By Richard Schwary – California Numismatic Investments

Well if you have not heard of this group don’t feel too bad because it does a great deal of work in one of the more obscure areas of rare coin interest but one of the most interesting. To set you on the right foot however you should understand the public usually makes a mistake when describing the family treasure that Uncle Joe put away during the Neolithic era. Anything that is round is called a coin, when in fact only a sovereign government can mint a coin and so create legal tender.

The rest of the stuff might look like a coin but falls into the broader numismatic area called Exonumia and contains such things as tokens and commemorative medals:

(1) The Europeans love to produce commemorative medals for every occasion and developed the technology into an art form over the past 200 years. Any subject is fair game like kings, queens, weddings, assassinations, murder, birth, and conquest. The rarest are usually made from gold, followed by silver and then copper although there are exceptions. There are more copper medals than any other and because there are so many subjects most are inexpensive, falling in the $25 to $300 range for the most part but there are important historical medals which can be quite valuable. Silver and gold medals especially in high grades should be checked thoroughly by a professional because some are quite rare and valuation is better served by a reputable auction company.

(2) Private tokens are also an exceptional area and especially suited to the history buff. These mostly copper jewels are the size of both large and small cents depending on the year they were struck and everyone got into the act so they were minted by the millions. Many have something to say and have been used for everything from a small change substitute to political statements ranging from popular or unpopular presidents to civil war battles.

Some of the more common types are called Hard Times tokens which include satirical pieces with relevant commentary for their day (1837 – Not One Cent for Tribute), commercial store cards which served as great local advertisements and political tokens which are always worthy especially if you think only today’s politicians are a joke.

Also of keen interest are Civil War tokens (my favorite) and other interesting statements of their time like So-Called dollars or Bryan and Lesher dollars. There is even a large collecting fraternity which specializes in Columbian Exposition stuff.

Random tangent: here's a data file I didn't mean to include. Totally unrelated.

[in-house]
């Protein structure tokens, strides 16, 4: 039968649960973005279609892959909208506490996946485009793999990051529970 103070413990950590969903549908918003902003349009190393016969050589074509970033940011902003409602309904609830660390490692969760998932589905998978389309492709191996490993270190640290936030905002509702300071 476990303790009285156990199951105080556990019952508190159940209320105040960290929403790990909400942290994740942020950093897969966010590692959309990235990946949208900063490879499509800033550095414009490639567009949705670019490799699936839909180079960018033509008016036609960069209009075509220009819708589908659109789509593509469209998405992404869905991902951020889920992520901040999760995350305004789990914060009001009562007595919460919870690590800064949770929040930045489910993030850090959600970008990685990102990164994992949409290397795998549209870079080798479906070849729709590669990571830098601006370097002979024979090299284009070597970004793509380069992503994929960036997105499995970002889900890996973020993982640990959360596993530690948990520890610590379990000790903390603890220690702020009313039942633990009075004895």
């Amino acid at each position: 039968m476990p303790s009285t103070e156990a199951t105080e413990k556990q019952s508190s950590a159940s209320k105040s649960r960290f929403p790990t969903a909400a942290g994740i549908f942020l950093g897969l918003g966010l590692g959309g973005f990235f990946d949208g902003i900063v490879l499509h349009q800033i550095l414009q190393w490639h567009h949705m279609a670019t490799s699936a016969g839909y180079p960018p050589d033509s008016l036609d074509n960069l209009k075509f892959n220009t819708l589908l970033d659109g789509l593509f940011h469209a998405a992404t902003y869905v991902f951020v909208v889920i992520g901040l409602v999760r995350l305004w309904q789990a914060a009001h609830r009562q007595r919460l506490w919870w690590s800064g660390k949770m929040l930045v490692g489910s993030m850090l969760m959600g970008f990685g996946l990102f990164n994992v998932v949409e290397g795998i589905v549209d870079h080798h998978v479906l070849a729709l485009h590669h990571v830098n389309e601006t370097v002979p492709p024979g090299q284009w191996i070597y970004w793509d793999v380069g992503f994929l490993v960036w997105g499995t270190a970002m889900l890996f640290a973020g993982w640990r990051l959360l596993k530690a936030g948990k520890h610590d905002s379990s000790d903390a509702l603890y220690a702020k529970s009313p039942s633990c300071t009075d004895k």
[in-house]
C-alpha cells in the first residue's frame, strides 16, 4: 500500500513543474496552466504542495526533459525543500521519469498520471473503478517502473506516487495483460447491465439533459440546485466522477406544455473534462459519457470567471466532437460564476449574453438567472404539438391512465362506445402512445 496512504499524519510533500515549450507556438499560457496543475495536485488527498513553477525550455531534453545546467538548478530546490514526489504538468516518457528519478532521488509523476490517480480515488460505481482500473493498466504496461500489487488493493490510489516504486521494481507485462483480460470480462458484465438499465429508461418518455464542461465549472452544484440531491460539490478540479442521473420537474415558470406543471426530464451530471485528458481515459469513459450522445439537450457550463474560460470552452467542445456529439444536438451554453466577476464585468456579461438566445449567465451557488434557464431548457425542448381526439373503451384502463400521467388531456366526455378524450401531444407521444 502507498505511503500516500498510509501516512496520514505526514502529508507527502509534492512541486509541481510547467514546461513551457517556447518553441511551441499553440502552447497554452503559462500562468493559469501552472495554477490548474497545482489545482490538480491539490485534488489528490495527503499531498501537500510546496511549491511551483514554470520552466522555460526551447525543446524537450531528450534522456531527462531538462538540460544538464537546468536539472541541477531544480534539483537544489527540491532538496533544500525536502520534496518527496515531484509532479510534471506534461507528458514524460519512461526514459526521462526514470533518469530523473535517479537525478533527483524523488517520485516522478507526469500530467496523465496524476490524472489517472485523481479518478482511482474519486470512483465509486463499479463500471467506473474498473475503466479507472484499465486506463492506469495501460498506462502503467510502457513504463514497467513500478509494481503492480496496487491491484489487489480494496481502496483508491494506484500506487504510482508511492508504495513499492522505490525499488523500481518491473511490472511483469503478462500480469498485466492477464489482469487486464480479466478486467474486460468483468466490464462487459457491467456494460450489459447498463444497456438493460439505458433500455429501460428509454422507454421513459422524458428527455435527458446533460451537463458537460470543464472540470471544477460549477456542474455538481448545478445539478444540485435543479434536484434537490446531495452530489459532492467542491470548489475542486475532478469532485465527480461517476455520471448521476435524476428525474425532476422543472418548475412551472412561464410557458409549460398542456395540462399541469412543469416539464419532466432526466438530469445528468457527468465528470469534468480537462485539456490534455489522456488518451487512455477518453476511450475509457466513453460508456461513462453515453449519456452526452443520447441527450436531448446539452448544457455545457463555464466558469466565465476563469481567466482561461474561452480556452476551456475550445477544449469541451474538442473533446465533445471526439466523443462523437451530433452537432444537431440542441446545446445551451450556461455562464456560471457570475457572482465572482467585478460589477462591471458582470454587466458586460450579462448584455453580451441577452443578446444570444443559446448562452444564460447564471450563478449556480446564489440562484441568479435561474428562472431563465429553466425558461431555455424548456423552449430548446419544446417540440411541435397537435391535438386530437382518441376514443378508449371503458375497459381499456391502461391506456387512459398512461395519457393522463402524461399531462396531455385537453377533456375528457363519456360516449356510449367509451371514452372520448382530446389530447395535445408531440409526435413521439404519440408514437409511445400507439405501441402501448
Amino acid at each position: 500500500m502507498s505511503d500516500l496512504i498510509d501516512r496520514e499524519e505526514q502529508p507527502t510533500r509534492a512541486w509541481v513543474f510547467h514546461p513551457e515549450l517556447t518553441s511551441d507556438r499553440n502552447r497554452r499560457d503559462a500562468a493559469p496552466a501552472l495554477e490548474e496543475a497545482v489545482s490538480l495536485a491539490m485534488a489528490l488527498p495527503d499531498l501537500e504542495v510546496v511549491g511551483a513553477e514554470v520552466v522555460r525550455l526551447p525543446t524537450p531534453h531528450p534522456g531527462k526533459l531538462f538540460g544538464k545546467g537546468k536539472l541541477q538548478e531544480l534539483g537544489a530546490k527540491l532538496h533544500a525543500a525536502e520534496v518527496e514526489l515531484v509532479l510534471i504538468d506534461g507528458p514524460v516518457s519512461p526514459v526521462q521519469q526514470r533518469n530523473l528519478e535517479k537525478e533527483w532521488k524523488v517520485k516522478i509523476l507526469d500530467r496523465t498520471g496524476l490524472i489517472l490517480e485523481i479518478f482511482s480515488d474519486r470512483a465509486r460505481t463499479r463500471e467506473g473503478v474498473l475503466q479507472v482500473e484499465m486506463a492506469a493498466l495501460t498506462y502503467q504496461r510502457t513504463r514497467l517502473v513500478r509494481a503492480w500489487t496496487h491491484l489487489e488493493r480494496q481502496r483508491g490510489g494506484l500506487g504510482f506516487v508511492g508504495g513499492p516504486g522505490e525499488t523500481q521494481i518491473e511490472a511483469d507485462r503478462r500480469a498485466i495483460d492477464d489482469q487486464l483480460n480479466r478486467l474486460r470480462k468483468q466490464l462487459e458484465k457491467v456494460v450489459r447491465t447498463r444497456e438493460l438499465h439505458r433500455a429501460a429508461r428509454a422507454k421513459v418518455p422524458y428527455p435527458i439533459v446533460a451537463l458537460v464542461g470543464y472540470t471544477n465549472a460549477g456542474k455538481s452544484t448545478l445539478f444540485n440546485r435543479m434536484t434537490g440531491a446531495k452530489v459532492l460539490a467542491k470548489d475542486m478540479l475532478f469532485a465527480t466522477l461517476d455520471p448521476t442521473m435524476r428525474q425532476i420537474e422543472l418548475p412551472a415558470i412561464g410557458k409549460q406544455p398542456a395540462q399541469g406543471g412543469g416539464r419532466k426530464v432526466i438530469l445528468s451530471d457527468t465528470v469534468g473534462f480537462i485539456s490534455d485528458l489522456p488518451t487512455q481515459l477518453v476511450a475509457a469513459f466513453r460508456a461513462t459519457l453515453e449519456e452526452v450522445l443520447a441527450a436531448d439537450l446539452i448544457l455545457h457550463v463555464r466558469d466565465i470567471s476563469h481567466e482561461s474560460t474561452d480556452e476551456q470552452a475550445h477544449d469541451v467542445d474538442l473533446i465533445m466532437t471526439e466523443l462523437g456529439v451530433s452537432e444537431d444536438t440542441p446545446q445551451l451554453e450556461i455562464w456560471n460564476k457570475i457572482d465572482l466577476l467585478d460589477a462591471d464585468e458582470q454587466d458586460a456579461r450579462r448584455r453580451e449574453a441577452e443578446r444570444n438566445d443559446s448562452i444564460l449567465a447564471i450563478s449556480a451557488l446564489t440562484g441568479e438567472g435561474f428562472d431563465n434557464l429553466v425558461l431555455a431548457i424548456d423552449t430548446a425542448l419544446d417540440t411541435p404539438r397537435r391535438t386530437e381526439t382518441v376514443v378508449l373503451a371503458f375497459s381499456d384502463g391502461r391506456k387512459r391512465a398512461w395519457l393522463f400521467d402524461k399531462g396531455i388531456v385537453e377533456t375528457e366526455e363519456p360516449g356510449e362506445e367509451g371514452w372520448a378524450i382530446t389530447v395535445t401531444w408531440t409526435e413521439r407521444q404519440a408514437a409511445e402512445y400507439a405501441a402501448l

In 1837 and 1864 Dr. Lewis Feuchtwanger created 1 cent and 3 cent trial tokens using a German silver combination of copper, zinc, and nickel and tried to sell Congress on the idea that these should be substituted for copper cents. I’m not sure he disclosed his ownership in related mines at the time but the project failed to gain traction because his “combination” could not be duplicated with consistency. Like I said, this is a short list and includes just a few of the famous, infamous, and sometimes overlapping areas the Token and Medal Society spend a great deal of time studying, cataloguing and pricing.

What makes the entire token area fascinating is that while our old pocket friends are not legal tender many were used as real money in the United States.

These substitutions happened for a number of reasons and are seen most often when our government was not minting enough real coinage or there was a political axe to grind or a private citizen wanted to make a statement about legal tender. And so research opens a window into how exasperating daily commerce might become and how clever Americans are in divining new ways to solve the problem and poke fun at the process.

For the most part this history in your hands is inexpensive when compared to high grade rare coins of the same era. Most civil war and store card coppers trade for between $20 and $75 which is cheap considering their historical importance and include examples using the Monitor to remind us of the first battle of the ironclads. So the next time you wonder about that old coin like token or medal which has been around the house since you were a kid consider doing some research and support The Token and Medal Society (TAMS).

There is no one book with information and prices because this subject is too large but A Guide Book of United States Coins (Yeoman) will provide a beginning and standard references include anything written by the Russell Rulau (The Standard Catalogue of United States Tokens (1700-1900).

So-Called Dollars by Hibler and Kappen was out of print for many years but the excellent 2nd Edition is now available with updated prices and analysis. Also keep in mind that while most of this matreial is not expensive there are a number of big exceptions which could put thousands in your pocket if you have the right one in good condition.